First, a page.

March Madness: Elite Eight Recap

With the Final Four now set in stone, Bodog looks back at the Elite Eight highlights as we unpack the highs and lows of what was arguably a bumper tournament.

It was just days ago, on March 25th, that the Sweet filtered out the Elite, but in March Madness, a day can turn the NCAA world on its head, leaving the rest of us dizzy from the spin. But it’s a ride we keep lining up for.

The Elite Eight barely skipped a beat when, over the two days immediately following, they gave us four edge-of-your-seat games that delivered four winners. At each turn, the adrenaline on the court was palpable. A raft of experienced coaches (not least Coach K), each having multiple Final Four appearances to his name, wielded a commanding presence, and their mentees – players all-too-aware that the day’s performance would likely impact on the rest of their careers – put in their all as dreams of being declared NCAA Champions became ever-so vivid.

We saluted the Razorbacks as they performed admirably all the way to the eight, and congratulated the Jayhawks for holding up under pressure. We nodded at the Tar Heels and commiserated with their adversaries as the Peacocks bowed out gracefully.

Here’s how it happened on the court.

Duke Blue Devils vs. Arkansas Razorbacks 78-69

Duke’s boys in blue won their hard-fought game against the Arkansas Razorbacks at 78-69 thanks to a well-rounded offense, and top performances from the likes of ACC Rookie of the Year, Paolo Banchero (scoring 16 points) and AJ Griffin (18 points).

The Devils shot over fifty per cent from the floor in the first half, and were already ahead 10-9 when the timer struck six minutes, finishing the first half out at 45-33.

Not a single player from Duke’s starting lineup had fewer than six points in the first half, but Mark Williams stood out from the rest with ten points and eight rebounds. They entered the second half strong, and just a few minutes in, were already leading at 16.

The Razorbacks were on a winning ticket for a while there, edging out both Vermont and the Aggies in the first and second rounds. Their Sweet Sixteen victory was even sweeter; after doing the tournament’s dirty work by pulling the rug out from under Gonzaga, toppling their top-dog status along with their 2022 aspirations, they have fallen to Duke.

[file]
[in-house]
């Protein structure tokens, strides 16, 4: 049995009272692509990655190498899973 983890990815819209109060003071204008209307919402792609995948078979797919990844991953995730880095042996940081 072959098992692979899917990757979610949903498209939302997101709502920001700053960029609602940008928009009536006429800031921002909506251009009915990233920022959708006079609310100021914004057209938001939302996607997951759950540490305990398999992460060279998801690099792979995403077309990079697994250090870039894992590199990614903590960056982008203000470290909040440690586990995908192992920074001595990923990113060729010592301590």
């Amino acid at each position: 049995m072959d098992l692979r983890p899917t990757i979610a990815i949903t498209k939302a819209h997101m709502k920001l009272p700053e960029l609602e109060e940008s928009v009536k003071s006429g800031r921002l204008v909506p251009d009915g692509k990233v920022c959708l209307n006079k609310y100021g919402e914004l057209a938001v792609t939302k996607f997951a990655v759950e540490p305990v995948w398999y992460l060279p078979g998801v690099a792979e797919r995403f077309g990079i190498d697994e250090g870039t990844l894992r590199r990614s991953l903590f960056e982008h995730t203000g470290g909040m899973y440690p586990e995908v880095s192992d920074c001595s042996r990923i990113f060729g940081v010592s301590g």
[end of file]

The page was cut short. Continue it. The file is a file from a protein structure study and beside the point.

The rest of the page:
NBA prospect JD Notae and 2020 Gatorade Arkansas Player of the Year Jaylin Williams were out in front, scoring 15 first half points combined. Notae had the crowd’s throats in their mouths as he fouled out late in the game, with Williams left to pick up the slack.

As the power flip-flopped repeatedly in the second half, Williams’ efforts wouldn’t be enough; Duke’s offense was heating up and Arkansas couldn’t keep up with the defensive zone that Duke was laying out, sealing the day’s fate for all and sundry.

Duke have extra skin in the game in the next stage of the tournament: Mike “Coach K” Krzyzewski, Duke’s veteran coach who led his team to five national championships, is signing off – permanently – alongside his Devils in 2022… however far they travel. The Blue Devils are on a run to finish out his Hall of Fame career on the high point he might rightly be due, having won more games than any other men’s basketball coach, including reaching the Final Four a record total of 13 times.

Villanova Wildcats vs. Houston Cougars 50-44

The Villanova Wildcats prevailed against Houston, taking a 27-20 lead just before halftime, despite not faring too well on offense.

Jermaine Samuels stood out by scoring 16, and Caleb Daniels scored 12, making them the only two Wildcats players to hit the double digits. Straight-shooting guard and college basketball stalwart, Colin Gillespie, now more than a year after tearing an MCL which almost left his NBA prospects just as torn, has clearly bounced back since his return to the court. But despite a return to form, against Houston, he fell short of his own a solid 15.9 point game average.

Villanova will proceed to the Final Four without Guard Justin Moore and his final-minute torn, no doubt triggering pain on multiple levels.

The Wildcats’ Elite Eight challengers, The Houston Cougars, put an end to their tournament season in what was, overall, a low-scoring game mainly played from the three-point line. In a good news story, Taze Moore’s return to the court after a 2017 major leg injury is making up for lost time, with an average of 10.3 points and 4.7 rebounds per game, including 10 rebounds against Villanova.